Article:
Leadership is effective. A shared approach maximises the strengths of the teaching team focused on growing their capacity. Leaders have developed a collaborative culture which is underpinned by shared values and beliefs.

The WKA provides sound, comprehensive systems, policies and procedures to guide kindergarten practice. Teachers have access to ongoing and targeted professional development to promote improved practice and contribute to positive outcomes for children. Education support managers work closely with the head teacher and provide well-informed professional leadership to support kindergarten operations. Effective governance by WKA is contributing to high-quality, inclusive and equitable services for children.

Key Next Steps

The key next steps for leaders and teachers are to:

  • develop annual goals, focused on positive outcomes for children, to facilitate the team in embedding highly effective long-term internal evaluation practices

  • further develop assessment, planning and evaluation processes to better reflect children's dispositions, learning and progress over time.

Management Assurance on Legal Requirements

Before the review, the staff and management of Bellmont Avenue Kindergarten completed an ERO Centre Assurance Statement and Self-Audit Checklist. In these documents they attested that they have taken all reasonable steps to meet their legal obligations related to:

  • curriculum
  • premises and facilities
  • health and safety practices
  • governance, management and administration.

During the review, ERO looked at the service’s systems for managing the following areas that have a potentially high impact on children's wellbeing:

  • emotional safety (including positive guidance and child protection)

  • physical safety (including supervision; sleep procedures; accidents; medication; hygiene; excursion policies and procedures)

  • suitable staffing (including qualification levels; police vetting; teacher registration; ratios)

  • evacuation procedures and practices for fire and earthquake.

All early childhood services are required to promote children's health and safety and to regularly review their compliance with legal requirements.

Next ERO Review

When is ERO likely to review the service again?

The next ERO review of Bellmont Avenue Kindergarten will be in three years.

Lynda Pura-Watson

Deputy Chief Review Officer

Te Tai Miringa - Waikato / Bay of Plenty Region

16 February 2018

The Purpose of ERO Reports

The Education Review Office (ERO) is the government department that, as part of its work, reviews early childhood services throughout Aotearoa New Zealand. ERO’s reports provide information for parents and communities about each service’s strengths and next steps for development. ERO’s bicultural evaluation framework Ngā Pou Here is described in SECTION 3 of this report. Early childhood services are partners in the review process and are expected to make use of the review findings to enhance children's wellbeing and learning.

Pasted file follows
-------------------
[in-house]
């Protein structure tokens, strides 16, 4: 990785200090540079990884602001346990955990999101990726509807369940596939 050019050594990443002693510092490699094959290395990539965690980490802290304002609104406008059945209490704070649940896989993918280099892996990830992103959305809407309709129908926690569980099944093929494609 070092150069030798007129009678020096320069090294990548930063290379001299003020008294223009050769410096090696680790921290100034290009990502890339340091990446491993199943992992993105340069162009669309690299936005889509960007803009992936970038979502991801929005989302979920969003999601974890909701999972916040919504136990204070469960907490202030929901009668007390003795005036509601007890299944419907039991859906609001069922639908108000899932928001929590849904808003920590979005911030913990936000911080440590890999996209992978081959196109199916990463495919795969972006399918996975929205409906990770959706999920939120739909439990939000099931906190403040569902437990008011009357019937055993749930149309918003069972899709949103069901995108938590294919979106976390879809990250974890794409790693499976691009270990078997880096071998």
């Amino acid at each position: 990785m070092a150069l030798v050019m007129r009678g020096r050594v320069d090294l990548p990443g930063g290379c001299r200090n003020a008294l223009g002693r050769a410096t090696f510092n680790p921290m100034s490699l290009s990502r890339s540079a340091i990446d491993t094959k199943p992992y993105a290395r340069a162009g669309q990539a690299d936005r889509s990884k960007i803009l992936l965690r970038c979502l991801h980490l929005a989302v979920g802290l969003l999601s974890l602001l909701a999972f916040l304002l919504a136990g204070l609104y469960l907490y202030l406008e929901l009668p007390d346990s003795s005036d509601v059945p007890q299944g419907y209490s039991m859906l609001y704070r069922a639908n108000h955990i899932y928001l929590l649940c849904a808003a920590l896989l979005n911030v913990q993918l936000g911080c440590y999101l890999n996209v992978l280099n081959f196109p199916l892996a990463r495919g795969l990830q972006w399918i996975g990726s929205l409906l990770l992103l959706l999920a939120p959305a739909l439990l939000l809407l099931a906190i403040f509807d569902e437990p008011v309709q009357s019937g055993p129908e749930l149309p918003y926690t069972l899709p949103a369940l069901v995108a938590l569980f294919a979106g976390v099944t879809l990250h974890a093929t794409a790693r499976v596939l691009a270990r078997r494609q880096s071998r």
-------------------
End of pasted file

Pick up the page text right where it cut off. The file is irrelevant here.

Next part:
2 Information about the Early Childhood Service



Ministry of Education profile number


Licence type

Free Kindergarten

Licensed under

Education (Early Childhood Services) Regulations 2008

Number licensed for

30 children, including up to 0 aged under 2

Service roll


Gender composition

Boys 19 Girls 18

Ethnic composition



Percentage of qualified teachers

0-49% 50-79% 80%

Based on funding rates


Reported ratios of staff to children

Over 2


Meets minimum requirements

Review team on site

December 2017

Date of this report

16 February 2018

Most recent ERO report(s)

Education Review

November 2014

Education Review

April 2011

Education Review

December 2007

3 General Information about Early Childhood Reviews

ERO’s Evaluation Framework

ERO’s overarching question for an early childhood education review is ‘How well placed is this service to promote positive learning outcomes for children?’ ERO focuses on the following factors as described in the bicultural framework Ngā Pou Here:

  • Pou Whakahaere – how the service determines its vision, philosophy and direction to ensure positive outcomes for children
  • Pou Ārahi – how leadership is enacted to enhance positive outcomes for children
  • Mātauranga – whose knowledge is valued and how the curriculum is designed to achieve positive outcomes for children
  • Tikanga whakaako – how approaches to teaching and learning respond to diversity and support positive outcomes for children.

Within these areas ERO considers the effectiveness of arotake – self review and of whanaungatanga – partnerships with parents and whānau.

ERO evaluates how well placed a service is to sustain good practice and make ongoing improvements for the benefit of all children at the service.

A focus for the government is that all children, especially priority learners, have an opportunity to benefit from quality early childhood education. ERO will report on how well each service promotes positive outcomes for all children, with a focus on children who are Māori, Pacific, have diverse needs, and are up to the age of two.

For more information about the framework and Ngā Pou Here refer to ERO’s Approach to Review in Early Childhood Services.

ERO’s Overall Judgement and Next Review

The overall judgement that ERO makes and the timing of the next review will depend on how well placed a service is to promote positive learning outcomes for children. The categories are:

  • Very well placed – The next ERO review in four years
  • Well placed – The next ERO review in three years
  • Requires further development – The next ERO review within two years
  • Not well placed - The next ERO review in consultation with the Ministry of Education

ERO has developed criteria for each category. These are available on ERO’s website.

Review Coverage

ERO reviews are tailored to each service’s context and performance, within the overarching review framework. The aim is to provide information on aspects that are central to positive outcomes for children and useful to the service.